Projet Grands Singes (PGS) of the Royal Zoological Society of Antwerp (RZSA)
BP 5619 Nlongkak, Yaounde, Cameroon, Phone: +23722213035/+23775088447, E-mail: email@example.com
KMDA Koningin Astridplein, 2018 Antwerpen, Belgium
The Projet Grands Singes (PGS) is an Integrated Conservation and Development Project where the conservation and development objectives are mutually dependent. PGS works in the periphery of the Dja Biospere Reserve in southeast Cameroon and offers a unique approach to the conservation of great apes by bringing revenue to local communities through scientific tourism and through development projects at the community level. The ultimate goal of PGS is the conservation of chimpanzees and gorillas in their natural habitat in non-protected areas (logging concessions, park buffer zones and village forests used for hunting and agriculture), where there are still healthy populations of apes but under extreme threat.
As PGS works in these areas, its conservation work has a large social aspect and all activities and initiatives in the field are executed with the full agreement and participation of the people living, working, surviving or making money within great ape territory. As well as seeking external funding in order to provide development aids to the communities, the main strategy of PGS is the double-edged sword of scientific tourism. PGS' research site is used year-round by a number of national and international students, researchers and volunteers who come to PGS to study great apes and their habitat. What is special about the model of the PGS is that, in addition to the conservation advantage of improving understanding of a species within the scientific and conservation communities, scientific tourism also serves to keep local inhabitants in employment and to reinforce to them the value of living animals and intact forests, which in turn reduces need and desire to hunt locally, where the threatened apes live. Ape populations are awarded a local and hopefully long term respite.
Objectives of PGS:
- Protection of great apes in their natural habitat by sustainable hunting and scientific tourism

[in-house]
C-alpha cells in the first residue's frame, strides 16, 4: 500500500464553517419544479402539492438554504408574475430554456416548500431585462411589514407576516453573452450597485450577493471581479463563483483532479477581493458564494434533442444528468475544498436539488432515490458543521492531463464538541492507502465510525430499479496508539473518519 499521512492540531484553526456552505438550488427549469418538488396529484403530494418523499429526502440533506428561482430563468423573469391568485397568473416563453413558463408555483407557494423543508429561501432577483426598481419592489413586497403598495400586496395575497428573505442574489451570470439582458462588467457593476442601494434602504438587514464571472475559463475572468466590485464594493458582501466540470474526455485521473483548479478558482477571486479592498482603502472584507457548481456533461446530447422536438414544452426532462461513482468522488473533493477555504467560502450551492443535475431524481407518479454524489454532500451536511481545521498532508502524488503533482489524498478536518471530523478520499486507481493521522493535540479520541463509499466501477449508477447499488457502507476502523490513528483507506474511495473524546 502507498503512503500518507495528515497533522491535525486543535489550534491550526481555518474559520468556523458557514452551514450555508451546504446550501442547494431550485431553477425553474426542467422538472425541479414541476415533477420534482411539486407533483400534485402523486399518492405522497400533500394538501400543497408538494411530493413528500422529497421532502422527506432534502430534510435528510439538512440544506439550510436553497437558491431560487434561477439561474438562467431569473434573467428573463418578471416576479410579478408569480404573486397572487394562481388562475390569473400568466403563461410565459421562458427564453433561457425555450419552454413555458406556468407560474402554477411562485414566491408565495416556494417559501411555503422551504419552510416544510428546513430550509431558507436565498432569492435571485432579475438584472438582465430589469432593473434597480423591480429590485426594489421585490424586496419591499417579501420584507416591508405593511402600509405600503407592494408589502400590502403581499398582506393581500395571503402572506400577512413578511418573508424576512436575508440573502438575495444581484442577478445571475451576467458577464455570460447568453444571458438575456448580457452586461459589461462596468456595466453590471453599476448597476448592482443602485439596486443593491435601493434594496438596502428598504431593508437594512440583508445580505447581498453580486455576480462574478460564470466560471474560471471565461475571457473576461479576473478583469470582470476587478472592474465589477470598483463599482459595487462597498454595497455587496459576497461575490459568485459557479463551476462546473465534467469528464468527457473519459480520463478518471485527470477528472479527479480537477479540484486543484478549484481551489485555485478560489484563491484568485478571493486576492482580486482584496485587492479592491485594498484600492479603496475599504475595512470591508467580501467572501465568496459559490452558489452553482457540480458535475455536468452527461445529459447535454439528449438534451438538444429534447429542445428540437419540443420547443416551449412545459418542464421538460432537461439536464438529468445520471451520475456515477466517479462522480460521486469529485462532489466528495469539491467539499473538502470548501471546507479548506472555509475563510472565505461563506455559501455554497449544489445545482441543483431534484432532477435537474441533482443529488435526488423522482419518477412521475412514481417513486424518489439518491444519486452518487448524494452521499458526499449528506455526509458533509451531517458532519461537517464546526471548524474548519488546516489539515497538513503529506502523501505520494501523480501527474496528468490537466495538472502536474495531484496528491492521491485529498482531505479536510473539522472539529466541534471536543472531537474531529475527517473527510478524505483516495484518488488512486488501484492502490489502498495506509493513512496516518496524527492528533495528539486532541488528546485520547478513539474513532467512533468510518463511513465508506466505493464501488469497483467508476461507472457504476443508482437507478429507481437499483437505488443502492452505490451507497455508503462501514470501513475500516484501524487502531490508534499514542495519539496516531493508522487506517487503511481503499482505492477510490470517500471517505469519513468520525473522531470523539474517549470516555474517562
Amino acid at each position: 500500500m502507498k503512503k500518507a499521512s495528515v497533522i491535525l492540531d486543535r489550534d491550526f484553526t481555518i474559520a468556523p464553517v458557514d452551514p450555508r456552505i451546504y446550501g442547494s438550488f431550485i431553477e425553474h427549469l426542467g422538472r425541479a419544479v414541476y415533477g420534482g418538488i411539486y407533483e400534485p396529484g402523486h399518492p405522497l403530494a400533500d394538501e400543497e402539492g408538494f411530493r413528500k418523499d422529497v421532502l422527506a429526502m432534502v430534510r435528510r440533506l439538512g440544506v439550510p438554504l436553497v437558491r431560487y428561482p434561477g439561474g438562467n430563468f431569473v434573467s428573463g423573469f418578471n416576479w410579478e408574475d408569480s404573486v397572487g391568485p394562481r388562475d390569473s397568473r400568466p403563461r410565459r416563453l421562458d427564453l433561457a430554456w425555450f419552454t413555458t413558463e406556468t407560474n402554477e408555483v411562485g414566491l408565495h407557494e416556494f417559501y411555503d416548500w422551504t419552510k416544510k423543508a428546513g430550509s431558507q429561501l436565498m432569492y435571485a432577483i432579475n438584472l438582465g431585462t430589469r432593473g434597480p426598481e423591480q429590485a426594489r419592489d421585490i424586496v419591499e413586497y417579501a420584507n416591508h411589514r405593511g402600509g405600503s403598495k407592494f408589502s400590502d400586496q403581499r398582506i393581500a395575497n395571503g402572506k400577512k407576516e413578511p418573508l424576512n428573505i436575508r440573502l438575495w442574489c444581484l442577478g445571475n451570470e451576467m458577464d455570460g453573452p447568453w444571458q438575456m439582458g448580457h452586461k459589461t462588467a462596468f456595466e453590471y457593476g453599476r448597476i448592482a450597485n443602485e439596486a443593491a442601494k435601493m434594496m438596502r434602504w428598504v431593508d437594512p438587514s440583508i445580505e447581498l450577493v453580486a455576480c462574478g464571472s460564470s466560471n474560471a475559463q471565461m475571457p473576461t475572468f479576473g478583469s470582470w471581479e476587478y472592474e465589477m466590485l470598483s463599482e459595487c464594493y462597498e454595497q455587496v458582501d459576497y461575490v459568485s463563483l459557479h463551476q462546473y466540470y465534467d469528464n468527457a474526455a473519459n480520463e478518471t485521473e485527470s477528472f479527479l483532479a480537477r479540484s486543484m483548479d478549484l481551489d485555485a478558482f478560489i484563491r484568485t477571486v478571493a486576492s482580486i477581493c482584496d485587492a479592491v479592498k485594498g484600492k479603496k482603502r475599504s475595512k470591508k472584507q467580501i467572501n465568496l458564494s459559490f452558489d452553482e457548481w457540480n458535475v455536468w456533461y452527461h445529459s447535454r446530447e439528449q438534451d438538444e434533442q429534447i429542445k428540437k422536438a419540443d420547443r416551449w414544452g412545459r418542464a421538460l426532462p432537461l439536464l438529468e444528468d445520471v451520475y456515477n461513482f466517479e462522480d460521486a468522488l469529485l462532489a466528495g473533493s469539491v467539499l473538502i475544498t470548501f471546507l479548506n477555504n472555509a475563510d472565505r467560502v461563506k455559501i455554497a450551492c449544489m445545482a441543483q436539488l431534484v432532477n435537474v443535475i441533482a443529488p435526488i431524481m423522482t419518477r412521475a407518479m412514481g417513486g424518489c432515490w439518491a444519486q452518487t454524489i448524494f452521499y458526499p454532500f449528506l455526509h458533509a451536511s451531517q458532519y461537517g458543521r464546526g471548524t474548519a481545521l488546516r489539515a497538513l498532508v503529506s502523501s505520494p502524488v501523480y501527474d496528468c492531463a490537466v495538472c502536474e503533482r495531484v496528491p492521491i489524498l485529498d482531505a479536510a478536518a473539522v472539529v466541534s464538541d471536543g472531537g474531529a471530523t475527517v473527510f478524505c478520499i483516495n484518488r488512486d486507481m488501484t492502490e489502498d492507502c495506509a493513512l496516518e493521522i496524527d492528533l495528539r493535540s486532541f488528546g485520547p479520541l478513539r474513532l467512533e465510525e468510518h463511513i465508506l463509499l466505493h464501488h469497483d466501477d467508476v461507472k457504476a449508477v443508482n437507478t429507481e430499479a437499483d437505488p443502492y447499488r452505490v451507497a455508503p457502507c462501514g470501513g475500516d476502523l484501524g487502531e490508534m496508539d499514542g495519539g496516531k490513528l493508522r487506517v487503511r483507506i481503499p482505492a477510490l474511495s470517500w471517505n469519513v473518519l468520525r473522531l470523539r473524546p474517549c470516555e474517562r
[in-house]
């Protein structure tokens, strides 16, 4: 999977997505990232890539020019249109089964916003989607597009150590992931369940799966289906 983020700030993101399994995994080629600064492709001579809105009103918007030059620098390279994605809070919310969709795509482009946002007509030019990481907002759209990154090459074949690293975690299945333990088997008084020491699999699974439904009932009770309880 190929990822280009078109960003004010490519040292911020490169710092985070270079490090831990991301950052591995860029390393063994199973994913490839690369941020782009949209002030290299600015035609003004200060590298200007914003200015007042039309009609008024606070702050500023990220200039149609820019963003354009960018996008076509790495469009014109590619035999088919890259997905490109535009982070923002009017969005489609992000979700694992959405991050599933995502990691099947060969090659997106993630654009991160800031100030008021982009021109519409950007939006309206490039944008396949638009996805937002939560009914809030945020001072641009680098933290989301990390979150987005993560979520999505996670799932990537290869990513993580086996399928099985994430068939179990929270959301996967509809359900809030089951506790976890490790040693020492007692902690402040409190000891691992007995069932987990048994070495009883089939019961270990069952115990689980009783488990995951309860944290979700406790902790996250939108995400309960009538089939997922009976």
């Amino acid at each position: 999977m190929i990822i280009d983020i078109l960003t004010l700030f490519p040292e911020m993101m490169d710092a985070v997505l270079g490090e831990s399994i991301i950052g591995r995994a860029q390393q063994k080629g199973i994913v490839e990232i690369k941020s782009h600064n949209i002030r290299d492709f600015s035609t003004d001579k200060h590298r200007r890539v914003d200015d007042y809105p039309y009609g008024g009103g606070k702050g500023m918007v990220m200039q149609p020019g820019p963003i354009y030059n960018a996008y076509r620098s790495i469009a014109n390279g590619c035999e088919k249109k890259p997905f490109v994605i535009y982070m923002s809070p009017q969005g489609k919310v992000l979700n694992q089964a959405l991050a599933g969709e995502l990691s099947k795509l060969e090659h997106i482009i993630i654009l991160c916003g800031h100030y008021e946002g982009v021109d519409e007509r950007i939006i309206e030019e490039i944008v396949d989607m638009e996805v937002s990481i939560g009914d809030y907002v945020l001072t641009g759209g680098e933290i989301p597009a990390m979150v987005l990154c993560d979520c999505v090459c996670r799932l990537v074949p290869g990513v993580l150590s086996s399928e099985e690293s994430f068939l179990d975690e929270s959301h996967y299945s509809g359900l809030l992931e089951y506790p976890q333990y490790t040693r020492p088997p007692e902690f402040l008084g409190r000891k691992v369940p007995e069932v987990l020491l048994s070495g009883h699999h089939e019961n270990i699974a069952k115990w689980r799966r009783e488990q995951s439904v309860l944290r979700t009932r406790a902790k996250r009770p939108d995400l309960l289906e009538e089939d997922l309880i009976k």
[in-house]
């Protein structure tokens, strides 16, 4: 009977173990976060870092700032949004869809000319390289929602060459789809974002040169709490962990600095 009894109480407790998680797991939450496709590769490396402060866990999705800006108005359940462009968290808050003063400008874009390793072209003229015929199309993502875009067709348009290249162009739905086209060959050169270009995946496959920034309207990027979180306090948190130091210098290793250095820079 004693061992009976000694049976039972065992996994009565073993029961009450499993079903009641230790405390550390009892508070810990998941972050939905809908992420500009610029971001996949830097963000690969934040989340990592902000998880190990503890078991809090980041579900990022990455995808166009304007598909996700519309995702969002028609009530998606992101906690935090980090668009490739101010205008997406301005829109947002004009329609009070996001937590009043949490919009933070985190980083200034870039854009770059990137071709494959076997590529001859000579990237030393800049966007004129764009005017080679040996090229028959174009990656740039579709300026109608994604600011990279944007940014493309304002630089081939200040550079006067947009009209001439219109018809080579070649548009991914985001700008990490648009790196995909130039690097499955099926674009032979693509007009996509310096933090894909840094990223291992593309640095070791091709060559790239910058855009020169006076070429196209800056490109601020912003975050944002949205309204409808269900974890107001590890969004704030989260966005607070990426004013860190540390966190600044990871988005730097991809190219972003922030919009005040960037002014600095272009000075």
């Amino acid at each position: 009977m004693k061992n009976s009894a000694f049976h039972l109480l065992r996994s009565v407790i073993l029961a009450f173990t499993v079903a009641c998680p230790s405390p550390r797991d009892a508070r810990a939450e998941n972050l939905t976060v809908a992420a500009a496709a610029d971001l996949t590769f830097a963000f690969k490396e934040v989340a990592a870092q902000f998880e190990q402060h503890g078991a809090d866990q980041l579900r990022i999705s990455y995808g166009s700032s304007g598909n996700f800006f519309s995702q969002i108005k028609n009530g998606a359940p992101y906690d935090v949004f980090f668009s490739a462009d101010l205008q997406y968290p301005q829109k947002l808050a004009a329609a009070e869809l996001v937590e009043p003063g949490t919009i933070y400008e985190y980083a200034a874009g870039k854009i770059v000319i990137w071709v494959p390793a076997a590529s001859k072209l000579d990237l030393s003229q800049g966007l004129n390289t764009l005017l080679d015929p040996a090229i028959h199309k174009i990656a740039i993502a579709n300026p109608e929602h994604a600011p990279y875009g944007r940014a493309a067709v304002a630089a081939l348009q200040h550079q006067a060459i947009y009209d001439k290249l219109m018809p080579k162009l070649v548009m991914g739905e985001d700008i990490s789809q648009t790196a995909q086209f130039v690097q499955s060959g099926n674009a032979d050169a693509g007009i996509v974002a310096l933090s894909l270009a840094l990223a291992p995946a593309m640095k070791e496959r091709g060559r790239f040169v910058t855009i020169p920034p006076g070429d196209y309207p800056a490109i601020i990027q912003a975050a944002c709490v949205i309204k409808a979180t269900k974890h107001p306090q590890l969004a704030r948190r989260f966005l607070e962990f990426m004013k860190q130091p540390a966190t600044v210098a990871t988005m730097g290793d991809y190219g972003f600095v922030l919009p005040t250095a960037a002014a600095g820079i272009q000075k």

- To help stop poaching of protected species
- The development and increased livelihood of rural communities
- To provide alternatives to hunting
- The local management, zoning and sustainable use of the forest and its resources
1. Cultivation of cocoa in rural villages at the Northern Periphery of the Dja Biosphere Reserve in southeast Cameroon - funded by Efico Fund, this project has trained and equipped 101 cocoa farmers in 6 villages bordering the DBR with hybrid variety, bi-annual yield-producing cocoa which is beginning to become very lucrative in the region. Executed in conjunction with the PGS programme of sensitisation, conservation, scientific tourism and participative wildlife management, such investments in an improvement in living conditions of the rural people can help reduce hunting efforts.
2. Set up of Cocoa agroforests at the northern periphery of the Dja Biosphere Reserve: An opportunity to improve livelihoods in cooperation with the local communities to reduce hunting pressure on great apes and other protected animals - funded by Arcus Foundation, this project combines the investment in cocoa farming with local extensive training in agroforestry techniques (to reduce slash and burn farming methods, to improve cocoa plantations, etc) and investment in participative sustainable wildlife management where local communities are helped to form wildlife management committees and anti-poaching committees and to zone and monitor hunting in their community forests. The key to success in wildlife management is the critical involvement (leadership) at the community level.
3. Scientific tourism as a powerful conservation tool in the northern periphery of the Dja Biosphere Reserve - funded by the RZSA, ongoing conservation-applied scientific research in the non-protected forests of the DBR buffer zone (i.e. in community forests and logging concessions) affords great apes (and other studied wildlife and habitats) with a value that could otherwise only be met through the killing and selling of such species. Local people are heavily implicated in research activities, which employ a huge majority of the population and give a direct monetary benefit to the community, providing that elusive direct link between conservation and benefits to the rural people.
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